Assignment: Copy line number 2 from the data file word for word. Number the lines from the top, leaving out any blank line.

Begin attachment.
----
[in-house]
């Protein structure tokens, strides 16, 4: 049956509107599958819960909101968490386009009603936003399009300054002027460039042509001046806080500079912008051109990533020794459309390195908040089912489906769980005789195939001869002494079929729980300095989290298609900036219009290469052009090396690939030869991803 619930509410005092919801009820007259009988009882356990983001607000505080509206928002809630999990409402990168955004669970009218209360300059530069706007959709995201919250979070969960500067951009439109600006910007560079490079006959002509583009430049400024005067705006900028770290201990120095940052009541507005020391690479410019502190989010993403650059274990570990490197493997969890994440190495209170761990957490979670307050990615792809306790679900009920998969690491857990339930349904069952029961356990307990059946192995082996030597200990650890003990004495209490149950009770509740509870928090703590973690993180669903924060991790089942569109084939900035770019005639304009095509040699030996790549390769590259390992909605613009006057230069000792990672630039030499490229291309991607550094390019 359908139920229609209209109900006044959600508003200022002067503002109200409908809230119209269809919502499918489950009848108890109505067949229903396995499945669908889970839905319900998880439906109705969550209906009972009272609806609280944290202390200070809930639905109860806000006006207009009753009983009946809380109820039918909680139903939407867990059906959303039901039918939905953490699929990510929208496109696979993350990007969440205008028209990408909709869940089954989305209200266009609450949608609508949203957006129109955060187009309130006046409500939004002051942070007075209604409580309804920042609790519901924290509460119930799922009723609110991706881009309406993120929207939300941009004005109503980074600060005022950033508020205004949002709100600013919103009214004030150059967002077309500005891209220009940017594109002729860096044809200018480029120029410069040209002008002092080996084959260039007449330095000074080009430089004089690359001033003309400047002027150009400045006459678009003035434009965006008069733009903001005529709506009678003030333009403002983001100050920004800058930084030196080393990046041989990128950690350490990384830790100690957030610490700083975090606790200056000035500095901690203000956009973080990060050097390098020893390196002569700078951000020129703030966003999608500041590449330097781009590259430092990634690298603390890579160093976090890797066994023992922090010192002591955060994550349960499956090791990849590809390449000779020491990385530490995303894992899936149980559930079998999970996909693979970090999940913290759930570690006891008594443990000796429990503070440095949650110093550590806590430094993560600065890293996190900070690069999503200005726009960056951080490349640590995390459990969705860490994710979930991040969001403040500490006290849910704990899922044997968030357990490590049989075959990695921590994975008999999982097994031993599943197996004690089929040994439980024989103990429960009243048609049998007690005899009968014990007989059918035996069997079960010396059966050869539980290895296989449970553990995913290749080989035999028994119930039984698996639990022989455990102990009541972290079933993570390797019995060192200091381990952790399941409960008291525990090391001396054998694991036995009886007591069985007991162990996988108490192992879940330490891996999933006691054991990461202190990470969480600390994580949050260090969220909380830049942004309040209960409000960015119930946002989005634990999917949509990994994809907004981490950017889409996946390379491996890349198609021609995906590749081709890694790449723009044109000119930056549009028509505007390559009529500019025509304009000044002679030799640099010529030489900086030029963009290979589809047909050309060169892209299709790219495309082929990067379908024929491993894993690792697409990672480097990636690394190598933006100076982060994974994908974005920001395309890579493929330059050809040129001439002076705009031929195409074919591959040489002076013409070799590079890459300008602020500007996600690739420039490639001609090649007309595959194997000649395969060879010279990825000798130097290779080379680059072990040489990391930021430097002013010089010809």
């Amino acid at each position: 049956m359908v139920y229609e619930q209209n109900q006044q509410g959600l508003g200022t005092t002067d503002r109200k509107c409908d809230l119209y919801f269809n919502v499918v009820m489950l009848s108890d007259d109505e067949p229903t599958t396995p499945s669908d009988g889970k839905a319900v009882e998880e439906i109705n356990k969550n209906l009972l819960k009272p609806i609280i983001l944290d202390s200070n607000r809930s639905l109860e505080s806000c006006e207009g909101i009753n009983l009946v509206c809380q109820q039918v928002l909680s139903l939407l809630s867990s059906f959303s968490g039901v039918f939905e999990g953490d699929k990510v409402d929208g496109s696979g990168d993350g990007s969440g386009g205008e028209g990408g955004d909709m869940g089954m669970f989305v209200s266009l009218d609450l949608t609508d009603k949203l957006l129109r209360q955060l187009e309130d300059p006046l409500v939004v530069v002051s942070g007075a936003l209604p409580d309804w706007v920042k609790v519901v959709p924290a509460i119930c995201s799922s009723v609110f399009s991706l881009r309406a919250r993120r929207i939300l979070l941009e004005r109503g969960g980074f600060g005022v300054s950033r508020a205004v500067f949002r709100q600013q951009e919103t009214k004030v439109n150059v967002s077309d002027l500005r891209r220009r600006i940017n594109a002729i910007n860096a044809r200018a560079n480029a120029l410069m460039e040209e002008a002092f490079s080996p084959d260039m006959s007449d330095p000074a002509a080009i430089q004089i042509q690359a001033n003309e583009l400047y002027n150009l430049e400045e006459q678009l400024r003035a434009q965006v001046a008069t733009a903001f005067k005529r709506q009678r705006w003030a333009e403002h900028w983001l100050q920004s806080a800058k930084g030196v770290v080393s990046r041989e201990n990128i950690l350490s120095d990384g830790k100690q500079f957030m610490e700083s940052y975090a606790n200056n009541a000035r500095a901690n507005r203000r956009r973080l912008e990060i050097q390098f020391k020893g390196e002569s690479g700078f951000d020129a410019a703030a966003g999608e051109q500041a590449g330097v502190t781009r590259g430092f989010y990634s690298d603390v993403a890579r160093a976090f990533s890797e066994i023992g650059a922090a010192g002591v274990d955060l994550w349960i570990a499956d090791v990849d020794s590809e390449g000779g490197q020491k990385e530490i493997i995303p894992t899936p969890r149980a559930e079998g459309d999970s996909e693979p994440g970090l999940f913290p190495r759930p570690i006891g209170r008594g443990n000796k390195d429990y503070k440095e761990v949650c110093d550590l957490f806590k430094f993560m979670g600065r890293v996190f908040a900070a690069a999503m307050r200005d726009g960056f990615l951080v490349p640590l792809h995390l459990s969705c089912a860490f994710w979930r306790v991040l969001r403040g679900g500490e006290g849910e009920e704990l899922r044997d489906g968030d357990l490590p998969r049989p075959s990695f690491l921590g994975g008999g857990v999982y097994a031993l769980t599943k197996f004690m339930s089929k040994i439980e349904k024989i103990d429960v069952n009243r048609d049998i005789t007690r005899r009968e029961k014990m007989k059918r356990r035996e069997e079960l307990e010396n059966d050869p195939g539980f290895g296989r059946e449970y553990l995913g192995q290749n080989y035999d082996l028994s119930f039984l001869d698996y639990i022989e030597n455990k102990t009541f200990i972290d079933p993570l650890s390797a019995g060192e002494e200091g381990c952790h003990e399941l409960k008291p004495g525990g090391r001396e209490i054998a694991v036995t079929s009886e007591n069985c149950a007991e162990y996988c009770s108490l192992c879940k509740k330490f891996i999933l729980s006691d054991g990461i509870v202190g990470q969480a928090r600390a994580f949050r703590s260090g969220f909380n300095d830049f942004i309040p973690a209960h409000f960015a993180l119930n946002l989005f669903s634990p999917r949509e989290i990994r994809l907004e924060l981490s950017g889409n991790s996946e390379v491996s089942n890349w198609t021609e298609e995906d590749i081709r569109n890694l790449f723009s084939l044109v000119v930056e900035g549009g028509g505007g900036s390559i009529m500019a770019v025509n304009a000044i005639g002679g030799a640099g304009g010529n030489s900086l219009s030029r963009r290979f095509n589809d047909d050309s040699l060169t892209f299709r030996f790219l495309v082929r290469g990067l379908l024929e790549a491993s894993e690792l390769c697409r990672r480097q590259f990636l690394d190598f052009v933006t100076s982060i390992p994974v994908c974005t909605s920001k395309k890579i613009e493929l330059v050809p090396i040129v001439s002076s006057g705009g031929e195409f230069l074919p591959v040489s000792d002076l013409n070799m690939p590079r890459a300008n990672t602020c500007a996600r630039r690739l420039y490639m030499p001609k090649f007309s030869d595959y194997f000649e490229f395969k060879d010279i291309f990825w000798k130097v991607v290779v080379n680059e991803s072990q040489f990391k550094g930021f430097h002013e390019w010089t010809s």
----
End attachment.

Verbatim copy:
């Protein structure tokens, strides 16, 4: 049956509107599958819960909101968490386009009603936003399009300054002027460039042509001046806080500079912008051109990533020794459309390195908040089912489906769980005789195939001869002494079929729980300095989290298609900036219009290469052009090396690939030869991803 619930509410005092919801009820007259009988009882356990983001607000505080509206928002809630999990409402990168955004669970009218209360300059530069706007959709995201919250979070969960500067951009439109600006910007560079490079006959002509583009430049400024005067705006900028770290201990120095940052009541507005020391690479410019502190989010993403650059274990570990490197493997969890994440190495209170761990957490979670307050990615792809306790679900009920998969690491857990339930349904069952029961356990307990059946192995082996030597200990650890003990004495209490149950009770509740509870928090703590973690993180669903924060991790089942569109084939900035770019005639304009095509040699030996790549390769590259390992909605613009006057230069000792990672630039030499490229291309991607550094390019 359908139920229609209209109900006044959600508003200022002067503002109200409908809230119209269809919502499918489950009848108890109505067949229903396995499945669908889970839905319900998880439906109705969550209906009972009272609806609280944290202390200070809930639905109860806000006006207009009753009983009946809380109820039918909680139903939407867990059906959303039901039918939905953490699929990510929208496109696979993350990007969440205008028209990408909709869940089954989305209200266009609450949608609508949203957006129109955060187009309130006046409500939004002051942070007075209604409580309804920042609790519901924290509460119930799922009723609110991706881009309406993120929207939300941009004005109503980074600060005022950033508020205004949002709100600013919103009214004030150059967002077309500005891209220009940017594109002729860096044809200018480029120029410069040209002008002092080996084959260039007449330095000074080009430089004089690359001033003309400047002027150009400045006459678009003035434009965006008069733009903001005529709506009678003030333009403002983001100050920004800058930084030196080393990046041989990128950690350490990384830790100690957030610490700083975090606790200056000035500095901690203000956009973080990060050097390098020893390196002569700078951000020129703030966003999608500041590449330097781009590259430092990634690298603390890579160093976090890797066994023992922090010192002591955060994550349960499956090791990849590809390449000779020491990385530490995303894992899936149980559930079998999970996909693979970090999940913290759930570690006891008594443990000796429990503070440095949650110093550590806590430094993560600065890293996190900070690069999503200005726009960056951080490349640590995390459990969705860490994710979930991040969001403040500490006290849910704990899922044997968030357990490590049989075959990695921590994975008999999982097994031993599943197996004690089929040994439980024989103990429960009243048609049998007690005899009968014990007989059918035996069997079960010396059966050869539980290895296989449970553990995913290749080989035999028994119930039984698996639990022989455990102990009541972290079933993570390797019995060192200091381990952790399941409960008291525990090391001396054998694991036995009886007591069985007991162990996988108490192992879940330490891996999933006691054991990461202190990470969480600390994580949050260090969220909380830049942004309040209960409000960015119930946002989005634990999917949509990994994809907004981490950017889409996946390379491996890349198609021609995906590749081709890694790449723009044109000119930056549009028509505007390559009529500019025509304009000044002679030799640099010529030489900086030029963009290979589809047909050309060169892209299709790219495309082929990067379908024929491993894993690792697409990672480097990636690394190598933006100076982060994974994908974005920001395309890579493929330059050809040129001439002076705009031929195409074919591959040489002076013409070799590079890459300008602020500007996600690739420039490639001609090649007309595959194997000649395969060879010279990825000798130097290779080379680059072990040489990391930021430097002013010089010809």